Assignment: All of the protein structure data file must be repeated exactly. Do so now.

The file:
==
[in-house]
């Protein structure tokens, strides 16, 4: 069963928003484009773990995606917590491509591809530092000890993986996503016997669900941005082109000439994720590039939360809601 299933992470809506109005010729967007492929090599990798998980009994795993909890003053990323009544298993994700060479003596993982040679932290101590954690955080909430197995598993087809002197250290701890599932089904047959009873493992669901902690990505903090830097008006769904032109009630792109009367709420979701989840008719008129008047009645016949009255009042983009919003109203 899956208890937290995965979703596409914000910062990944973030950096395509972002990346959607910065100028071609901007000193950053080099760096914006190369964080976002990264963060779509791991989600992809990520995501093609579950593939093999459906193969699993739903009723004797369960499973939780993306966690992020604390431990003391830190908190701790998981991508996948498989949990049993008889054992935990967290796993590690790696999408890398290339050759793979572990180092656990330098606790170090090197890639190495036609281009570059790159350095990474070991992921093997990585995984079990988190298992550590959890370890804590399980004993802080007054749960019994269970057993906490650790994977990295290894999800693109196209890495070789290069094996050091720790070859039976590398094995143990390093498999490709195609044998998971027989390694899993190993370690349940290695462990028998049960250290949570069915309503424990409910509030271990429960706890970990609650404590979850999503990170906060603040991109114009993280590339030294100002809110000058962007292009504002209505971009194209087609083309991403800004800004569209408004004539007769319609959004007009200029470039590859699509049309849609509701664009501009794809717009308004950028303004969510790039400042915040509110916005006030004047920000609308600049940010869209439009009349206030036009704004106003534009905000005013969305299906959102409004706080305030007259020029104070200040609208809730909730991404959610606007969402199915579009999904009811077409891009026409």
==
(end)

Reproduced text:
[in-house]
């Protein structure tokens, strides 16, 4: 069963928003484009773990995606917590491509591809530092000890993986996503016997669900941005082109000439994720590039939360809601 299933992470809506109005010729967007492929090599990798998980009994795993909890003053990323009544298993994700060479003596993982040679932290101590954690955080909430197995598993087809002197250290701890599932089904047959009873493992669901902690990505903090830097008006769904032109009630792109009367709420979701989840008719008129008047009645016949009255009042983009919003109203 899956208890937290995965979703596409914000910062990944973030950096395509972002990346959607910065100028071609901007000193950053080099760096914006190369964080976002990264963060779509791991989600992809990520995501093609579950593939093999459906193969699993739903009723004797369960499973939780993306966690992020604390431990003391830190908190701790998981991508996948498989949990049993008889054992935990967290796993590690790696999408890398290339050759793979572990180092656990330098606790170090090197890639190495036609281009570059790159350095990474070991992921093997990585995984079990988190298992550590959890370890804590399980004993802080007054749960019994269970057993906490650790994977990295290894999800693109196209890495070789290069094996050091720790070859039976590398094995143990390093498999490709195609044998998971027989390694899993190993370690349940290695462990028998049960250290949570069915309503424990409910509030271990429960706890970990609650404590979850999503990170906060603040991109114009993280590339030294100002809110000058962007292009504002209505971009194209087609083309991403800004800004569209408004004539007769319609959004007009200029470039590859699509049309849609509701664009501009794809717009308004950028303004969510790039400042915040509110916005006030004047920000609308600049940010869209439009009349206030036009704004106003534009905000005013969305299906959102409004706080305030007259020029104070200040609208809730909730991404959610606007969402199915579009999904009811077409891009026409």